Does Lang’s The Tiger of Eschpanur take place in 1917? In 1959? It’s indeterminate–and irrelevant, for the setting is really a India of the collective storybook imagination, its imagery a decoupage of spelean underground passageways and living-dead lepers, feats of chivalrous daring, fakirs ascending charmed ropes to no-where, moonlit rendez-vous, perilous forests patrolled by brigands and man-eaters, and deserts carpeted in red dust (Admirers of Spielberg’s Temple of Doom: It’s all here.)
Throughout, Lang constantly endeavors to beguile and delight the eye, to inspire the viewer with a sense of wonderment–“childlike” wonderment, if you prefer, though the grand, harmonious symmetry of the film’s design could only be the result of a lifetime’s diligent artistic practice. (Self-identifying through his architect hero, Lang had early training as an engineer, and liked to exaggerate these credentials to buttress his reputation as cinema’s “master builder.”)
The flaw in this gem is a warning against the excesses of fantasy: Richard Angst, the cinematographer shooting Tiger‘s primal fairytale imagery, provides a connection to the recent German past whose own odious mythology Lang had fled, whose eclectic occult mysticism had perverted the Hindu Swastika… for Angst cut his teeth shooting the mystical “mountain movies” of Leni Reifenstahl.
Though The Tiger of Eschpanur and the MacMahon series both have come and gone at Lincoln Center, the Indian Epic is available in toto both on OOP Fantoma DVD in the US and on the UK’s Masters of Cinema label. They should not go unseen by anyone interested in magic and myth in the movies, with apologies to Parker Tyler.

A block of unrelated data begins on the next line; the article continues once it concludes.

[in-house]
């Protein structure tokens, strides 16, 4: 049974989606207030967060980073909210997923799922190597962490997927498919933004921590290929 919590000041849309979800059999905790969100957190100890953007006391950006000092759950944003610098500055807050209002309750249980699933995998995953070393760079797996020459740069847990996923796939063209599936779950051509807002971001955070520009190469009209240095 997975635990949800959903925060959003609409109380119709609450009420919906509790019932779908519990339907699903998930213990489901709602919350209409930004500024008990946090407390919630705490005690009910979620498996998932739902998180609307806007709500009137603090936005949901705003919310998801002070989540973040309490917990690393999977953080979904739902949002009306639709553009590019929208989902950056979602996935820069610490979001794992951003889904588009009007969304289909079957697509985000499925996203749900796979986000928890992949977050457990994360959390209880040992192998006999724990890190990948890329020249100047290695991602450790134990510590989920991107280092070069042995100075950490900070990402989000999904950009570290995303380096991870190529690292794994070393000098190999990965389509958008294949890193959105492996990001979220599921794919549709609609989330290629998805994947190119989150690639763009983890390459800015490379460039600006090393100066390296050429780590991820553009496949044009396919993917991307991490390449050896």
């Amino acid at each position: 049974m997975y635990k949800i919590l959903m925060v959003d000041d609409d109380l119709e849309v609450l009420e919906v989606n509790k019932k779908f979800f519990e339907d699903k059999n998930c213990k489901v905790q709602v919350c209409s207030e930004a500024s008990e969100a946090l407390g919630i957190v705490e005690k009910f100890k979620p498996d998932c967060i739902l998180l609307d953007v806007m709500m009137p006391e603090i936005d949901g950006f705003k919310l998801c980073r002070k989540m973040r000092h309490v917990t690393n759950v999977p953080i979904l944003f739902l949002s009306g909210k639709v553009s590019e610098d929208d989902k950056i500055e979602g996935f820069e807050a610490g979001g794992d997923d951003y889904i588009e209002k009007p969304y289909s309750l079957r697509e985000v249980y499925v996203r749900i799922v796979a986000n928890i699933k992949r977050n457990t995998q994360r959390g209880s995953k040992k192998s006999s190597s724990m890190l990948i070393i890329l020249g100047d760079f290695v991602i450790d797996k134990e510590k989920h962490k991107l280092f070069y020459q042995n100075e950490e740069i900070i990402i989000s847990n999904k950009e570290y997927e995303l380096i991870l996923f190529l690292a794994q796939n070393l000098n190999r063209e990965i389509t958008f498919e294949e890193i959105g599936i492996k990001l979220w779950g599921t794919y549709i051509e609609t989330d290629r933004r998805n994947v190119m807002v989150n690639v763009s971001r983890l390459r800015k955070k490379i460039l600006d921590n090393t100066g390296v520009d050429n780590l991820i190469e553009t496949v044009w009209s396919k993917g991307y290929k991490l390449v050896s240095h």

The enchanted Indian setting, state-of-the-art special-effects tigers, and resurrection of silent-screen spectacle in Lang’s picture beg at least a passing comparison to the NYFF’s Opening Night film, Ang Lee’s The Life of Pi. Most of the smart moviegoers that I know kept Lee’s movie at arm’s length–its ruminations on spirituality have, admittedly, an affinity to those bumper-stickers that spell out “Co-Exist” in multifaith symbols–but Life of Pi is transfixing whenever it resigns itself to dealing with the practical conundrum of surviving at sea with a hungry Bengal tiger. Still, one may detect kitsch in Lee’s lost-at-sea light shows, and such razzle-dazzle simply will not do if one wants to rack up the Palmes d’Or… (Nick Pinkerton)
Directed by Michael Haneke
Lang’s Maharahaja enjoys holding court on the subject of the Occidental sense of time: “Haste,” he scolds, “is a European vice.” Would he ever be surprised at the direction the European art film has taken!
A half-decade Lang’s junior, Michael Haneke is a fellow Viennese, but free of any trace of the European vice. The unifying sensation of Haneke’s slow, ratchet-turning movies is the pained anticipation of an Inevitable Awful Event–let us call it the ‘IAE’–an event which the experienced Haneke viewer understands is part of the bargain upon going in.